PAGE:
Captain Marvel Plays It Safe Instead of Soaring

How you feel about Captain Marvel may depend on how you feel about the Marvel origin story formula: an everyday person experiences a traumatic event that ends up giving them extraordinary powers. The hero then feels lost until they decide to harness their powers for the greater good. A villain attempts to destroy the hero, the city, the world, the universe, and the hero must rise up and overcome their interior limitations to win.

Captain Marvel tries to freshen Marvel’s tried and true formula by giving us a story where we learn about the character’s powers and how they got them via a series of non-linear flashbacks. At the beginning of the film, Carol Danvers (Brie Larson) doesn’t know much about herself, but here’s what she does know: she has powers and she’s a member of Starforce – the premiere soldiers in the Kree army. We also learn that she is dedicated to stopping the evil Skrulls from conquering the galaxy, one planet at a time.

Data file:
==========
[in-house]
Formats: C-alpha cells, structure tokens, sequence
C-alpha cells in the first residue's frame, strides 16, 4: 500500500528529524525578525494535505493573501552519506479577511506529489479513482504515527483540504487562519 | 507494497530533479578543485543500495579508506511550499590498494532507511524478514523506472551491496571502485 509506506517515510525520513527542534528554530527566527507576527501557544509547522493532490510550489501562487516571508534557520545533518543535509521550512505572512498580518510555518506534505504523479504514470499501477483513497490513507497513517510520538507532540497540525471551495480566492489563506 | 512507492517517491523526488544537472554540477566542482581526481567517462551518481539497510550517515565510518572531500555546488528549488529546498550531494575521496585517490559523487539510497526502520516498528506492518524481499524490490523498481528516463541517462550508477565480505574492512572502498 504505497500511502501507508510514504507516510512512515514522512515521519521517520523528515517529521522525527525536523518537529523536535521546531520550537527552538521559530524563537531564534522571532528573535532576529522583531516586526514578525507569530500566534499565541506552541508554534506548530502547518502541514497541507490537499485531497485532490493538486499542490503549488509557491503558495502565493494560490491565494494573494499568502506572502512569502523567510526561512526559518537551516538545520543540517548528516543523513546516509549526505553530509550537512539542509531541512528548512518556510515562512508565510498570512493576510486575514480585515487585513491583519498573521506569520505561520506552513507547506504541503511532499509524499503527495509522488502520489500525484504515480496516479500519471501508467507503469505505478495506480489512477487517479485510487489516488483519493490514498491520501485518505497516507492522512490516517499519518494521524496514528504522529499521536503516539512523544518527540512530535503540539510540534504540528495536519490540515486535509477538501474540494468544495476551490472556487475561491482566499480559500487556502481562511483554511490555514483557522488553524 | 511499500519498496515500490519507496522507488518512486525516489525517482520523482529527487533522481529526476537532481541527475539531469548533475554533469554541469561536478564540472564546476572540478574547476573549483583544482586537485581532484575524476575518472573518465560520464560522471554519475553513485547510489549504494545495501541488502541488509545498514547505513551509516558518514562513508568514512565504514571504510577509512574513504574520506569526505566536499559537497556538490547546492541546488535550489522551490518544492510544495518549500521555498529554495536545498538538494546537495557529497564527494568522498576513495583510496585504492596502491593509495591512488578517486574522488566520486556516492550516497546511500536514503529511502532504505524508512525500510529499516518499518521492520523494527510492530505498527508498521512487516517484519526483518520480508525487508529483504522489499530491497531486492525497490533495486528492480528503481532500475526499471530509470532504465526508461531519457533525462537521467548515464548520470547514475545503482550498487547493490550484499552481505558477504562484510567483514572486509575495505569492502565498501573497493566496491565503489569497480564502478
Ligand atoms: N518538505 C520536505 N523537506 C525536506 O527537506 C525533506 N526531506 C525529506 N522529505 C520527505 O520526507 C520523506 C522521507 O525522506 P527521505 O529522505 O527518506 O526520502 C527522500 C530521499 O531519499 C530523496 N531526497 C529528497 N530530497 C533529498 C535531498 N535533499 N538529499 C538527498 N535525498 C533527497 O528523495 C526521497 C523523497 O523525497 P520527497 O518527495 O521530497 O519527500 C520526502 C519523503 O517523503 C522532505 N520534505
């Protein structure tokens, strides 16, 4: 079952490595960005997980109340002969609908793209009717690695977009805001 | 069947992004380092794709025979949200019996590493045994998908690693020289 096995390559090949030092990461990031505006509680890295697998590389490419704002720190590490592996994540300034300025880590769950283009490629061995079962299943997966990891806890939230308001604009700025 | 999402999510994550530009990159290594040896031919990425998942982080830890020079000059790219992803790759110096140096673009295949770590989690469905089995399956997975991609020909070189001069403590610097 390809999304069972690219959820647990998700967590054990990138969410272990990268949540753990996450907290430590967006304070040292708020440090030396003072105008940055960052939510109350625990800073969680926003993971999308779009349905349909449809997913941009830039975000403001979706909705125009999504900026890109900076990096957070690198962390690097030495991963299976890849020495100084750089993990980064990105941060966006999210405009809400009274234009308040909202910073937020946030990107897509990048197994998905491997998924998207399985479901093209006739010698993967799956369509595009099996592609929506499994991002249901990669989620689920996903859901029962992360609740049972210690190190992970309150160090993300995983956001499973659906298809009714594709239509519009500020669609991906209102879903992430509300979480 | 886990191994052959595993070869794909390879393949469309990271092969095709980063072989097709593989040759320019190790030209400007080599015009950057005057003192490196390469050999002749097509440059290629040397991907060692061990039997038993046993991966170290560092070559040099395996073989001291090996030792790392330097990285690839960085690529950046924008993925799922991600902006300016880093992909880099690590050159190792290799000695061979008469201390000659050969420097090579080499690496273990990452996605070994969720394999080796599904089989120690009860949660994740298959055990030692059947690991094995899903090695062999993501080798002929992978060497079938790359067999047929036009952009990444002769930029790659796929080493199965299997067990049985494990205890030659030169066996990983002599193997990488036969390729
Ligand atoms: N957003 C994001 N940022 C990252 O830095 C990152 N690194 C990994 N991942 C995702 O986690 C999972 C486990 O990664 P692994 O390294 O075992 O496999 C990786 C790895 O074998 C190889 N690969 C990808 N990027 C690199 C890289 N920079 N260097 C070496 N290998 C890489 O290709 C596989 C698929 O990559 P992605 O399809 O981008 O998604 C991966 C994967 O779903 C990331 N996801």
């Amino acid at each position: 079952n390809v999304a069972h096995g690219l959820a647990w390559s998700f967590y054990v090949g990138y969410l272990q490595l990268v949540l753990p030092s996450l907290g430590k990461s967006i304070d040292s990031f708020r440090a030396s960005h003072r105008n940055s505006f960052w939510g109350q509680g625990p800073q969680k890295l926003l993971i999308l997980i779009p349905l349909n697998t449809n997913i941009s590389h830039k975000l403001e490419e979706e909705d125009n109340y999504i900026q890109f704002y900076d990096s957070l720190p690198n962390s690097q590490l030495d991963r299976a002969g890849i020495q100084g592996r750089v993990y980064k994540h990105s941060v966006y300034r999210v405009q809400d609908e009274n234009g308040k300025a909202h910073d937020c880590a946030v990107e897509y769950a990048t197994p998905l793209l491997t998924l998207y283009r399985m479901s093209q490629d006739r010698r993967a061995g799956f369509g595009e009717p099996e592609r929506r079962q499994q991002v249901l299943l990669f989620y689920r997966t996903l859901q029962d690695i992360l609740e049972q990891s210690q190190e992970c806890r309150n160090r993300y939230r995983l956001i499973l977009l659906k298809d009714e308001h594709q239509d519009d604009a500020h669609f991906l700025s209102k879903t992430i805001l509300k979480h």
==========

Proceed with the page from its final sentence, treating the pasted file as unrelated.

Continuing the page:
The creative choice of amnesia limits Danvers, or “Veers” as she’s called, as she spends large portions of the movie listening to other people tell her about her past. As a result, she doesn’t have much of a personality. She’s a soldier who executes orders. And that’s about it. We may get an occasional grin or joke, but there’s really not much there. This is especially true for the first two-thirds of the film. But once nuggets of information about Carol’s past begin to come out, we do get to see her humanity slowly reveal itself. Make no mistake though, for the majority of the film, she is defined by punching people and taking verbal jabs at others.